View Timeshares as a Travel Aid, Not an Investment – Part III


By Eileen AJ Connelly, ASSOCIATED PRESS

The Sales Pitch

One criticism is that the sales presentations can involve high-pressure pitches, and often require prospective buyers to meet with two or three different people who will try to convince them to sign the papers that day.

Many who take tours at these resorts do so multiple times, often to help supplement vacations with the free theme park tickets, gift cards, meals and other incentives offered for sitting through an hour or 90- minute pitch. The incentives don’t stop there. If you indicate you are interested, you might be offered an upgrade on the type of unit you’re getting, or some other inducement.

Types of Deals

There are several different types of timeshare deals.

ARDA says about 67 percent of timeshare companies sell “intervals” — either specific weeks or “floating” weeks that can be used during certain parts of the year or sometimes every other year. Prime slots during holiday periods or at the height of a season— for instance ski season in Colorado or midwinter in the Caribbean — command higher prices.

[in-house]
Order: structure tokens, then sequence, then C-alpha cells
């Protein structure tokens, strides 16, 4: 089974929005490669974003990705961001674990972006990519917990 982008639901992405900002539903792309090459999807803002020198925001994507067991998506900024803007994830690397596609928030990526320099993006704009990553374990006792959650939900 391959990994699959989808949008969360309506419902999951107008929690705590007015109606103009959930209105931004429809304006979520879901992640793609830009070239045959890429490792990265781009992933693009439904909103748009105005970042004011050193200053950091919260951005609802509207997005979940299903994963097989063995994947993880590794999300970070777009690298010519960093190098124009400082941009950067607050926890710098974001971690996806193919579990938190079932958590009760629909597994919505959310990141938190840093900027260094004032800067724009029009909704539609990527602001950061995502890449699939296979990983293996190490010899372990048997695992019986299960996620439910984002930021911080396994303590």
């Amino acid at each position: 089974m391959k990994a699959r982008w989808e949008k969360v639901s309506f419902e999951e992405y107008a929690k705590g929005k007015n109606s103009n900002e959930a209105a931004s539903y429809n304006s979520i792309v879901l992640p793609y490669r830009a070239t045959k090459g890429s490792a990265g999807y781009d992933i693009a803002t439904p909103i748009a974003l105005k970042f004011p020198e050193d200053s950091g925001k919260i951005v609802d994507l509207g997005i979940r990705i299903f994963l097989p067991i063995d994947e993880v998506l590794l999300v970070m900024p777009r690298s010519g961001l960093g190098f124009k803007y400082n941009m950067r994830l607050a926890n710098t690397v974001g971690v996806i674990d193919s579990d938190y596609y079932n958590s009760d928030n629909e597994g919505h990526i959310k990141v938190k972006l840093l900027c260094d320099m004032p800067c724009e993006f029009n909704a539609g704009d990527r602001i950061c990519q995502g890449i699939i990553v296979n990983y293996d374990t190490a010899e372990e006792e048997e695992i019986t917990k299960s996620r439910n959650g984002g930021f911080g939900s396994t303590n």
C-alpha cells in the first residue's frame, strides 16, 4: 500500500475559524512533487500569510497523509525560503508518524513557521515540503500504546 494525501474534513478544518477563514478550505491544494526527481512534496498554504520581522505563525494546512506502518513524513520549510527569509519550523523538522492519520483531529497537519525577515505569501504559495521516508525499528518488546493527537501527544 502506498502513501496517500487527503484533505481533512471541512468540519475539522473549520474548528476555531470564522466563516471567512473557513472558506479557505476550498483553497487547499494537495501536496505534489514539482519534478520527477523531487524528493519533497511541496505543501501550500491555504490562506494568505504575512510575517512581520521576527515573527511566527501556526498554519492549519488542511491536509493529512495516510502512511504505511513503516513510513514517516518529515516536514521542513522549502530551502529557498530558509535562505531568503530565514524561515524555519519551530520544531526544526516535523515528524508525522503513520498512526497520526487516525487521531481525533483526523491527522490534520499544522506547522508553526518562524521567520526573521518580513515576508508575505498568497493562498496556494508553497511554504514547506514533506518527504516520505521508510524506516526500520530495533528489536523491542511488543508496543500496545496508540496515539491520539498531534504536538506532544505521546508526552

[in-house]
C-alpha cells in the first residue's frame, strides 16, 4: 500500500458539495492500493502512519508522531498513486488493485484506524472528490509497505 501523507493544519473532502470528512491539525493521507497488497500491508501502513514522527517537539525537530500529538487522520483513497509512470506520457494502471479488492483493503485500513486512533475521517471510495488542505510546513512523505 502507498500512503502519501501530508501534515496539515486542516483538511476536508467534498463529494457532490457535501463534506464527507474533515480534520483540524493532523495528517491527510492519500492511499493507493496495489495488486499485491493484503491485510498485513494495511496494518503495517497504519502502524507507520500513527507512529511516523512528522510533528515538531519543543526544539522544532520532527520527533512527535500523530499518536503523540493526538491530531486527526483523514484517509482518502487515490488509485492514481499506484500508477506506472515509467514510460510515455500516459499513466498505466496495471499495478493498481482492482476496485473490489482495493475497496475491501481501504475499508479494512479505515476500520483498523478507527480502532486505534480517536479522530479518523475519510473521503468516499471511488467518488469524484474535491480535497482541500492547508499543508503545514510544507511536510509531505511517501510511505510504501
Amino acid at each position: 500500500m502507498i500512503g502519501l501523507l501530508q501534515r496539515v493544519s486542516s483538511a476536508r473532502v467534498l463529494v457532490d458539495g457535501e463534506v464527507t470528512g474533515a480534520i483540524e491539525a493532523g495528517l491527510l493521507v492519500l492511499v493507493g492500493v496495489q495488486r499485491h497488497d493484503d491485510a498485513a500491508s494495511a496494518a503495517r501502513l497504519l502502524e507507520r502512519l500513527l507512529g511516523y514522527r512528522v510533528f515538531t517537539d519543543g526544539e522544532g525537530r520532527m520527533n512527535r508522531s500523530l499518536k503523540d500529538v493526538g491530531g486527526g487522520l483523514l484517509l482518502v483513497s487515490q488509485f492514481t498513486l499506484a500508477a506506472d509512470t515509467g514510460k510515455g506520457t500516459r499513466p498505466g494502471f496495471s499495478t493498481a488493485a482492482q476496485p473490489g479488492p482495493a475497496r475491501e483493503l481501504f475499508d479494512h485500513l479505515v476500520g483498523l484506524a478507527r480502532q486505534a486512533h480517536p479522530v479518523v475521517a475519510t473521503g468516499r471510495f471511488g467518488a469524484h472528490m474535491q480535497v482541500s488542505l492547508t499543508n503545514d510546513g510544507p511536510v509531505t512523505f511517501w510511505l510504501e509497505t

The remaining third of developers use a points system or another flexible program that allows people to book vacations at different times, spending their points as they go — with more desirable locations and time slots and larger units costing more points.

All timeshares also require annual maintenance fees, which average $646 according to ARDA, and sometimes yearly membership fees as well.

With both intervals and points, owners can trade the time they have at their resort for locations elsewhere, typically by using an exchange company. There are two major exchange companies, RCI, a subsidiary of Wyndham Worldwide Corp., and Interval International, a segment of Interval Leisure Group. Both require membership fees to use their services — starting at $89 a year.

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